Wellington is about to grow once again. Planning permission for 500 new homes at Longforth Farm has already been granted and an application for another 300 homes at Cades Farm has just been submitted. These new developments are good news for the town, its shops and businesses but, despite the attractions of a lively community and the beauty of its surroundings, families with young children may not be impressed with some of our play areas.
Wellington Park’s playground ought to be a flagship but, as one mum remarked, “This play area is underused and badly maintained. The equipment is old and uninspiring and the site is unattractive. Trees and hedges make it dark and wet and I would certainly not bring a picnic here in the summer. It’s simply not inviting as it is.”
Another disappointing facility is the playground in Burrough Way off Swain’s Lane., According to one local resident, “It’s never used. I walk my dog here every day and I hardly ever see children playing here.” The main playground and a smaller one for pre-school children was provided by the developer when the estate was built in 1990’s but has not been refurbished since then, despite being surrounded by family homes.
At the opposite end of the popularity scale is the play area in Howard Road, opened in 2009 and featuring a climbing frame, a pod swing, a girospiral and a massive tree trunk set in landscaped ground next to a football pitch is clearly attractive to children.
One resident whose house overlooks the playground said, “The children love it. It’s packed at weekends. Parents can keep an eye on their children from the houses and it’s really popular round here. There’s a problem with cats using the sand as a toilet but it’s well maintained – the waste bins are emptied every day.” As far as this resident was aware there have been few instances of anti-social behaviour and vandalism associated with the site.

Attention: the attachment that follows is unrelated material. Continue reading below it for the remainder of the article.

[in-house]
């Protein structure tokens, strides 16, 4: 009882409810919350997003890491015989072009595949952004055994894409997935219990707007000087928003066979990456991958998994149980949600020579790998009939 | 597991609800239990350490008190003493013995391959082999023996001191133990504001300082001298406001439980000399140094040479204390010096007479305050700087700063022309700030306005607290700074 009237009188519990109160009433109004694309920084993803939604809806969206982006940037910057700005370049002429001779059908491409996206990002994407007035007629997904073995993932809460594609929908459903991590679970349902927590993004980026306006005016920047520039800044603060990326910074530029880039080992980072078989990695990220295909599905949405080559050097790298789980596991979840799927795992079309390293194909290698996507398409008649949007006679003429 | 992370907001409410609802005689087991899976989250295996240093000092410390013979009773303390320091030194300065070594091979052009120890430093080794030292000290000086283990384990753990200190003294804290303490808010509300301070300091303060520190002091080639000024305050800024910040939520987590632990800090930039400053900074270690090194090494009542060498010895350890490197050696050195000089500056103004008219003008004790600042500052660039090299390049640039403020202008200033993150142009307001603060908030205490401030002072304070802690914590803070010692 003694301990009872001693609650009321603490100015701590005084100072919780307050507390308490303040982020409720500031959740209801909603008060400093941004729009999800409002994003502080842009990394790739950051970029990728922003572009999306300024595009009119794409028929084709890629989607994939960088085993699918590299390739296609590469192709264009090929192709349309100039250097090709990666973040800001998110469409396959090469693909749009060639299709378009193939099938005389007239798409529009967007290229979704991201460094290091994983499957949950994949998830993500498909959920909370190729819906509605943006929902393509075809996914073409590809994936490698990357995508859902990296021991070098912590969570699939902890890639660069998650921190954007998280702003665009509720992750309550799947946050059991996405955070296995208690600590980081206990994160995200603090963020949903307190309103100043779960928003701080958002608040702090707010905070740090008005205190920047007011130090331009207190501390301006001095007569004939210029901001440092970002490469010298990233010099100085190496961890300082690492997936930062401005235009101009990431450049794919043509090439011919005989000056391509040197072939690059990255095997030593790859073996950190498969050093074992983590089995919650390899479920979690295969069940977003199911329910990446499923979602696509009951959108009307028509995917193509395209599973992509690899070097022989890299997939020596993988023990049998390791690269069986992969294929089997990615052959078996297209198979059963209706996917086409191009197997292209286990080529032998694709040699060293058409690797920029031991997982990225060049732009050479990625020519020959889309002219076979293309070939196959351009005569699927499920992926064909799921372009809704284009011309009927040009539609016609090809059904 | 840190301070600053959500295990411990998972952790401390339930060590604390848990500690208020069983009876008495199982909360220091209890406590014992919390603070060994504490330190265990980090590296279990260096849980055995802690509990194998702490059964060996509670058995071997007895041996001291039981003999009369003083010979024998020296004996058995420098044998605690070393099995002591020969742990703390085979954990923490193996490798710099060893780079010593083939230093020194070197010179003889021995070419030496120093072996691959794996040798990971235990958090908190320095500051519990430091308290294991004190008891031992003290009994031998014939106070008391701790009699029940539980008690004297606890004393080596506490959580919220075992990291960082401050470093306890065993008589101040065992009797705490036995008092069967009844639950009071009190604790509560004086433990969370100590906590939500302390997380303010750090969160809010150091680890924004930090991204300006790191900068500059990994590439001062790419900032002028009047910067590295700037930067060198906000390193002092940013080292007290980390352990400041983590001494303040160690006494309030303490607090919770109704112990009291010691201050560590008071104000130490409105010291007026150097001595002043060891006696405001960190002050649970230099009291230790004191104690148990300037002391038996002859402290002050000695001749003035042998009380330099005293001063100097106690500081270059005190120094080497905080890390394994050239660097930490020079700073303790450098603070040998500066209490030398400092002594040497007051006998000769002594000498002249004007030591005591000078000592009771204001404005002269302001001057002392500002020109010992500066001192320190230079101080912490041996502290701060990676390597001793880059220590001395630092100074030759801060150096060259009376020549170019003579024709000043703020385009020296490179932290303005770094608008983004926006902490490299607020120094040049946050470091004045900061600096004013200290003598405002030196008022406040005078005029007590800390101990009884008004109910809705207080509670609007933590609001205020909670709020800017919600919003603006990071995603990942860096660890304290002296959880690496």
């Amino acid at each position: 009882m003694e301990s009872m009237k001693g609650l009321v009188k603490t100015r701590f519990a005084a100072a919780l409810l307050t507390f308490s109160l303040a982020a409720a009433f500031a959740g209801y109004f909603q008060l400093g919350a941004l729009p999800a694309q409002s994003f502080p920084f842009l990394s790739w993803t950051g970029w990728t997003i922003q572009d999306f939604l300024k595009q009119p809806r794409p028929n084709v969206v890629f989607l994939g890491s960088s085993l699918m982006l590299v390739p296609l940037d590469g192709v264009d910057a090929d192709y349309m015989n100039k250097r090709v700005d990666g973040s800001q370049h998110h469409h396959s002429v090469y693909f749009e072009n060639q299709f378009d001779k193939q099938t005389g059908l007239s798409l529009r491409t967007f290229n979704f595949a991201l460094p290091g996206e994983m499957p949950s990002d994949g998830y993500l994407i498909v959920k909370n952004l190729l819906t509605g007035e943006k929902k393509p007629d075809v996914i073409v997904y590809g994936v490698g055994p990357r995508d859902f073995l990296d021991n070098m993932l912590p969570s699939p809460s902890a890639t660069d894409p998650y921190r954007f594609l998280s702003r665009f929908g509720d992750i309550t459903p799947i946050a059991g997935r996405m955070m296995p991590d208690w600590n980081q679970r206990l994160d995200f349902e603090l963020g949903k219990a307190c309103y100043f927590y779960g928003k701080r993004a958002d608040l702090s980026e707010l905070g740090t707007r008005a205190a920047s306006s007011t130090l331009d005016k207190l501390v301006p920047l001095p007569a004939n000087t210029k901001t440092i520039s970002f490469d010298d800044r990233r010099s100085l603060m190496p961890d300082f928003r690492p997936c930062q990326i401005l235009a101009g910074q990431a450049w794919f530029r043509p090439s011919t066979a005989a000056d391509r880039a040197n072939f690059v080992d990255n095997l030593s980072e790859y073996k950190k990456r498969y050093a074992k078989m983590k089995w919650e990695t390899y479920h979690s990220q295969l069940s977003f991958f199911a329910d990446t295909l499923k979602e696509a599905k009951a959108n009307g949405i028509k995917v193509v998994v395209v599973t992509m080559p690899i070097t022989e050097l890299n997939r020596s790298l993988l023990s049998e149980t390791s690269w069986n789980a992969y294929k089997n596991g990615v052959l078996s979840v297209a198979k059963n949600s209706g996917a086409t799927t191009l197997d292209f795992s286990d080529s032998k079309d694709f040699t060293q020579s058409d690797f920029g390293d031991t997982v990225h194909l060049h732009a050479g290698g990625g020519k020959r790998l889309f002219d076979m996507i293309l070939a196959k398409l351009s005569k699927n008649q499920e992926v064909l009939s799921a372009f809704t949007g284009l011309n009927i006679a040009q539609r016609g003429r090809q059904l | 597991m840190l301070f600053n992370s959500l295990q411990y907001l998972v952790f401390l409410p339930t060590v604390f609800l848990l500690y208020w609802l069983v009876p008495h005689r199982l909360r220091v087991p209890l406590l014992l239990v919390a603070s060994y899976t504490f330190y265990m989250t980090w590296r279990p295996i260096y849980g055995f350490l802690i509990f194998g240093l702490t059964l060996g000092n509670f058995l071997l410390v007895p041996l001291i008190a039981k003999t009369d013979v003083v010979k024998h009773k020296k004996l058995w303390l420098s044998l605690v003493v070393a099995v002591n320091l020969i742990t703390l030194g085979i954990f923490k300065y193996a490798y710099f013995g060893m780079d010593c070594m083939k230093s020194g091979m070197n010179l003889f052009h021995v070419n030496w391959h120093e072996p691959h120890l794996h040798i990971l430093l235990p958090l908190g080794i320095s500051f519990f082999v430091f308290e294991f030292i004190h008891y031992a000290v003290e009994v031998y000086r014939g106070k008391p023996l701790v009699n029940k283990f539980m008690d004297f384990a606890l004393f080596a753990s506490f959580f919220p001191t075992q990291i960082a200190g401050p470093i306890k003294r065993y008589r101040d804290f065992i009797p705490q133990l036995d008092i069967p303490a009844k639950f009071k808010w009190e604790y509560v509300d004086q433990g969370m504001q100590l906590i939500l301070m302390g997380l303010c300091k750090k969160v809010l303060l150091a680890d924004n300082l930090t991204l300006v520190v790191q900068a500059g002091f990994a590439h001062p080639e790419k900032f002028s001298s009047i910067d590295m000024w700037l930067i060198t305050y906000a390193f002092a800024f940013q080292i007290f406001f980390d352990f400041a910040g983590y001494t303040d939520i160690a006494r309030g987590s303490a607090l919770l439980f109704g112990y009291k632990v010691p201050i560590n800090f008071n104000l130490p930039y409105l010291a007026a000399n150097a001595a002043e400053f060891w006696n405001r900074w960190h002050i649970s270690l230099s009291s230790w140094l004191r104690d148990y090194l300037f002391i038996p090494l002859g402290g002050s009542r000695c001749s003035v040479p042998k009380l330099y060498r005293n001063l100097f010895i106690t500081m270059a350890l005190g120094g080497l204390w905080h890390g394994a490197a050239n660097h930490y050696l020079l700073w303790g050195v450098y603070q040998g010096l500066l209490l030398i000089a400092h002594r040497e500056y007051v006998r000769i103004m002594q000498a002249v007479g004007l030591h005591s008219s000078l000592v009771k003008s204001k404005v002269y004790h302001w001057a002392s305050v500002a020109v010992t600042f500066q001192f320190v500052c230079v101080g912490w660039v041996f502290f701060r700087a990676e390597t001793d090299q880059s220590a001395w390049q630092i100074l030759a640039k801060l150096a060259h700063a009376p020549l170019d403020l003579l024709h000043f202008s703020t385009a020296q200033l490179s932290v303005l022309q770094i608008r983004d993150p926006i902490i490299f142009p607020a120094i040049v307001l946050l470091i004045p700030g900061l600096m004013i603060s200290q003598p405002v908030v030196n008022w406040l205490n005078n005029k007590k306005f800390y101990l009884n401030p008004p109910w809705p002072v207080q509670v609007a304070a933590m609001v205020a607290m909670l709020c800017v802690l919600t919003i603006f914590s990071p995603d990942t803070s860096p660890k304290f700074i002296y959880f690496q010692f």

Cades Mead offers an example of the way a play area can be inviting for parents and children alike. Provided by the developer, the equipment is colourful, robust and imaginative, set in landscaped ground and furnished with benches. One mum said, “Children love it. I bring a picnic here and it’s a really nice place for kids to play. The only problem is that there’s no sand. Youngsters love sand.” There are, though, local newspaper reports of residents being concerned about anti-social behaviour in the vicinity.
The play area at Oake, opened in 2010 and built with cash provided by a partnership between Play England, Taunton Deane Borough Council and the Big Lottery Fund, arguably represents the very best in playground provision. With its attractive, imaginative apparatus and open landscaping – and lots of sand – it seems to fulfil the criteria underlined by a council spokesperson in 2009: “The emphasis is on providing exciting and challenging play spaces with natural areas where youngsters can use their imagination.”
When new playgrounds are planned in the future developments of Longforth and Cades Farms, maybe it could be used as a model. One parent said, “My little boy would go to Oake every day if I could take him. It’s just a perfect place for him to play.”
However, there’s good news about future improvements at Wellington Park’s playground. “Earlier this year, Taunton Deane Borough Council commissioned Barnardo’s to carry out a consultation at half term in the Wellington Park play area,” commented the town’s mayor Cllr Vivienne Stock-Williams. “The event was very well attended and many ideas for making the site brighter and more interesting were put forward.
“As a result, there are exciting plans in the pipeline for a complete remodelling and refurbishment of the play equipment – which include the provision of sand and removal of a tree which now darkens the scene. Work is expected to commence later this year, when usage is lightest.”